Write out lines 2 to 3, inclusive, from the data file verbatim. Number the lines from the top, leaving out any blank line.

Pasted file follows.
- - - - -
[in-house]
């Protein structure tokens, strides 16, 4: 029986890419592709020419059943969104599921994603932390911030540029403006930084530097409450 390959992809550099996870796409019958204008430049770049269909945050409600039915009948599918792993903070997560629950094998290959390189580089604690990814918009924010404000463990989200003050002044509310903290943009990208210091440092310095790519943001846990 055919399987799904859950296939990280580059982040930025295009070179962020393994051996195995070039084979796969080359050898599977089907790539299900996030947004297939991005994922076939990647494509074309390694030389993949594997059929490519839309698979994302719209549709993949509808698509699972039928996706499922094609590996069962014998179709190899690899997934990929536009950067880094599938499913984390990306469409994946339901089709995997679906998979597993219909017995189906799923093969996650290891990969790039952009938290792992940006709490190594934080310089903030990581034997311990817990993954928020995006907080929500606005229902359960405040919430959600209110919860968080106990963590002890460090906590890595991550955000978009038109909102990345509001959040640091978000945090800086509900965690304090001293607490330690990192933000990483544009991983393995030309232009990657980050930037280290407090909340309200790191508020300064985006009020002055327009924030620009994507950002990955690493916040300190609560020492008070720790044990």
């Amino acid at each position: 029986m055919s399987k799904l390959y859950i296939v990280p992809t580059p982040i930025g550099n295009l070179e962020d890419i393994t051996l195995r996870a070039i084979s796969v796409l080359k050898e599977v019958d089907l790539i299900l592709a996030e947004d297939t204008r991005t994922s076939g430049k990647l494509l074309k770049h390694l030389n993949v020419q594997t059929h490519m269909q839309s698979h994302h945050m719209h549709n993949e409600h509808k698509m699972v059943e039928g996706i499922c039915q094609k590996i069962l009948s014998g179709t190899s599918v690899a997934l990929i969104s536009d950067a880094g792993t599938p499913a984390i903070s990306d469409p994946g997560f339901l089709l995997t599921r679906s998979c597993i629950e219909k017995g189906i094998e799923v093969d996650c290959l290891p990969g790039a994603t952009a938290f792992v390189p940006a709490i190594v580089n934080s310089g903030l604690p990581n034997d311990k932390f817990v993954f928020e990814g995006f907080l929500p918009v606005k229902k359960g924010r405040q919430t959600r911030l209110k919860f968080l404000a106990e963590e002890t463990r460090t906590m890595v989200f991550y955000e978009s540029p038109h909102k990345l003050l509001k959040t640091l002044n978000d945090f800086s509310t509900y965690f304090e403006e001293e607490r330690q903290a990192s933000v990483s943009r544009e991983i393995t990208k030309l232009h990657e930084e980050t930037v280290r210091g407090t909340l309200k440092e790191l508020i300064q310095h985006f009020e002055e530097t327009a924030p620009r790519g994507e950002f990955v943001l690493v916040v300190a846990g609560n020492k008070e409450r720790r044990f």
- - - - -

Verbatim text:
């Protein structure tokens, strides 16, 4: 029986890419592709020419059943969104599921994603932390911030540029403006930084530097409450 390959992809550099996870796409019958204008430049770049269909945050409600039915009948599918792993903070997560629950094998290959390189580089604690990814918009924010404000463990989200003050002044509310903290943009990208210091440092310095790519943001846990 055919399987799904859950296939990280580059982040930025295009070179962020393994051996195995070039084979796969080359050898599977089907790539299900996030947004297939991005994922076939990647494509074309390694030389993949594997059929490519839309698979994302719209549709993949509808698509699972039928996706499922094609590996069962014998179709190899690899997934990929536009950067880094599938499913984390990306469409994946339901089709995997679906998979597993219909017995189906799923093969996650290891990969790039952009938290792992940006709490190594934080310089903030990581034997311990817990993954928020995006907080929500606005229902359960405040919430959600209110919860968080106990963590002890460090906590890595991550955000978009038109909102990345509001959040640091978000945090800086509900965690304090001293607490330690990192933000990483544009991983393995030309232009990657980050930037280290407090909340309200790191508020300064985006009020002055327009924030620009994507950002990955690493916040300190609560020492008070720790044990």
């Amino acid at each position: 029986m055919s399987k799904l390959y859950i296939v990280p992809t580059p982040i930025g550099n295009l070179e962020d890419i393994t051996l195995r996870a070039i084979s796969v796409l080359k050898e599977v019958d089907l790539i299900l592709a996030e947004d297939t204008r991005t994922s076939g430049k990647l494509l074309k770049h390694l030389n993949v020419q594997t059929h490519m269909q839309s698979h994302h945050m719209h549709n993949e409600h509808k698509m699972v059943e039928g996706i499922c039915q094609k590996i069962l009948s014998g179709t190899s599918v690899a997934l990929i969104s536009d950067a880094g792993t599938p499913a984390i903070s990306d469409p994946g997560f339901l089709l995997t599921r679906s998979c597993i629950e219909k017995g189906i094998e799923v093969d996650c290959l290891p990969g790039a994603t952009a938290f792992v390189p940006a709490i190594v580089n934080s310089g903030l604690p990581n034997d311990k932390f817990v993954f928020e990814g995006f907080l929500p918009v606005k229902k359960g924010r405040q919430t959600r911030l209110k919860f968080l404000a106990e963590e002890t463990r460090t906590m890595v989200f991550y955000e978009s540029p038109h909102k990345l003050l509001k959040t640091l002044n978000d945090f800086s509310t509900y965690f304090e403006e001293e607490r330690q903290a990192s933000v990483s943009r544009e991983i393995t990208k030309l232009h990657e930084e980050t930037v280290r210091g407090t909340l309200k440092e790191l508020i300064q310095h985006f009020e002055e530097t327009a924030p620009r790519g994507e950002f990955v943001l690493v916040v300190a846990g609560n020492k008070e409450r720790r044990f």